The colonial relationship between the Philippines and the United States has shaped both migration patterns from the Philippines and Filipino community formation in the U.S. since the start of the 20th century. Minda’s research will examine this ongoing legacy through the case study of Project Manong, a 1970s housing and services project for elderly Filipino laborers initiated by youth and students in Oakland, California. Minda will use ethnographic interviews and primary sources to interrogate the role of race, space, gender, and age in shaping the need for Project Manong, and how the intersection of these attributes informed the emerging Filipino youth sectors response to racial and class subordination. The case study of Project Manong is particularly relevant given the rapidly changing demographics of many Oakland neighborhoods due to gentrification.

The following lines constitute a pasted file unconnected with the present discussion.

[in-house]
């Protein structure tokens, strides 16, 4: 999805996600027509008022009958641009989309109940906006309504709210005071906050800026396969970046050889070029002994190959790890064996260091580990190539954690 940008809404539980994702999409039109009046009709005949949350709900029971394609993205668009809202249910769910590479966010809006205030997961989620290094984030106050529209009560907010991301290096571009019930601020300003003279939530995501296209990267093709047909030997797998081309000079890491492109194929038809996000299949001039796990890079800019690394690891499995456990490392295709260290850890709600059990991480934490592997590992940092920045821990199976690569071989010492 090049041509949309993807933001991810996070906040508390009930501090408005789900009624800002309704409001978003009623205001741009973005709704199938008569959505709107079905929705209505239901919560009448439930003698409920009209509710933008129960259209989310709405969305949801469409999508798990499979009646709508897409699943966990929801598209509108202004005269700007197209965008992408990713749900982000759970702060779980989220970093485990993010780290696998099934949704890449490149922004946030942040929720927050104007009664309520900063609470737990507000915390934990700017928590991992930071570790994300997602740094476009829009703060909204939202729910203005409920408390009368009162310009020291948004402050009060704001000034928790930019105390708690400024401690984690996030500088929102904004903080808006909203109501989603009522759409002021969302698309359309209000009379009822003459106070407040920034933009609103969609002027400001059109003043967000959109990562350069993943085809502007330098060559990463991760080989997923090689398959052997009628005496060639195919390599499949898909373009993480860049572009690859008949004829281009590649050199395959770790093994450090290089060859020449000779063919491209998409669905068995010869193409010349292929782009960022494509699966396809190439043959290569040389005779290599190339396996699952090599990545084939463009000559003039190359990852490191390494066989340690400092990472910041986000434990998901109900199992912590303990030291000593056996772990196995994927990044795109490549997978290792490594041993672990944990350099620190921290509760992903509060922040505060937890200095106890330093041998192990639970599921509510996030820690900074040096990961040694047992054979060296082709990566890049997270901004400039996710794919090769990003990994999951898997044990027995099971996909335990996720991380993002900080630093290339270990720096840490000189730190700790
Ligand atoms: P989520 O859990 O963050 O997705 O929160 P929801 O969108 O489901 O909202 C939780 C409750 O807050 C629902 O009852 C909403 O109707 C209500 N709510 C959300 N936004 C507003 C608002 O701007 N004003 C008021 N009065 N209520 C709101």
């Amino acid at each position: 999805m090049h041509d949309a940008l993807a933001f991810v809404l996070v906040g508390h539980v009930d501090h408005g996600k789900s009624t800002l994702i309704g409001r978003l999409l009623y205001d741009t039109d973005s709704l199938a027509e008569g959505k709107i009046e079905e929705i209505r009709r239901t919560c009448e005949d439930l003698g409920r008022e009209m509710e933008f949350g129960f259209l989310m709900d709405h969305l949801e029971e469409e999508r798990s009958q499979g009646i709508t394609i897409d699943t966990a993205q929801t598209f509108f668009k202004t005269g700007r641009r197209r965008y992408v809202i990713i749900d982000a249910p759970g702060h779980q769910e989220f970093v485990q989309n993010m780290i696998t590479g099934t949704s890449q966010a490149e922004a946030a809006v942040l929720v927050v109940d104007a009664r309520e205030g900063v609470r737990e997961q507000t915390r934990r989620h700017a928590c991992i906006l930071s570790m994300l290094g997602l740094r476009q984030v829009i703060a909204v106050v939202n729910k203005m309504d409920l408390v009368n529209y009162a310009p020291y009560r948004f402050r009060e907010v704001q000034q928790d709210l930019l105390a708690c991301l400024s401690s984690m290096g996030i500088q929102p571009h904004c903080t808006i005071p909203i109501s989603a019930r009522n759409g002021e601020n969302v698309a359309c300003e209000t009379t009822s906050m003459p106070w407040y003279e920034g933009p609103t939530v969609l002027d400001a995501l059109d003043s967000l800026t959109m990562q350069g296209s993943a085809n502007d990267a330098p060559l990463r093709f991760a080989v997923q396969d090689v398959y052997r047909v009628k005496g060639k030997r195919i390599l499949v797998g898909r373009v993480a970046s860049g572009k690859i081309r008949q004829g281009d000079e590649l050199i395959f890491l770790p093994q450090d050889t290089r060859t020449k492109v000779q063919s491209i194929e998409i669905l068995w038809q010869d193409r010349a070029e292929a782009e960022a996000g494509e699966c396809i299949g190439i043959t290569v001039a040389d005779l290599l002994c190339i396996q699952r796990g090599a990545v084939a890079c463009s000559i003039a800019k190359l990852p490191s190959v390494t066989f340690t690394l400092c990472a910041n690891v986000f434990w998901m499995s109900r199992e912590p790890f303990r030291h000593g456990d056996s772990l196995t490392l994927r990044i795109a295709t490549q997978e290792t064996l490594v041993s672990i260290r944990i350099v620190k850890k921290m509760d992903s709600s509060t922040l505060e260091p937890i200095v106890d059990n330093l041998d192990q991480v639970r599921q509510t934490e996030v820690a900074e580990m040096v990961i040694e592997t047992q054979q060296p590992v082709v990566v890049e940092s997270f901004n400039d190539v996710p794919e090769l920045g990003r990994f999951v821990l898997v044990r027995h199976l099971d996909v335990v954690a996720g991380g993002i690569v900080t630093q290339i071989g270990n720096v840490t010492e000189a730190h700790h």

...Read More about Minda Bautista
Humanities

"What-a You Know About Dat, Eh?" Race and Respectability in the Italian American Vaudeville Theatre, 1880-1910

In the year 1890, more Italian-Americans immigrated to the United States than any other ethnic group. They brought their culture along with them, and Italian theatres began to spring up in their urban ethnic enclaves, where Italian performing culture could survive in the new world. However, America had been exposed to Italian theatre before its founding, and that appreciation for Italian performance contradicted rising distaste for Italian immigrants, who were viewed as ethnic inferiors via eugenics. How did Anglo audiences reconcile these two contrasting views on Italian immigrants and their culture? How did Italian-Americans use the popularity of their culture to change public opinion? Connor will explore this topic by consulting archives and research centers in New York and Chicago, two cities at the heart of this Italian migration.

...Read More about Connor Scott Clark
Social Science

Regular Embeddings of Complete Graphs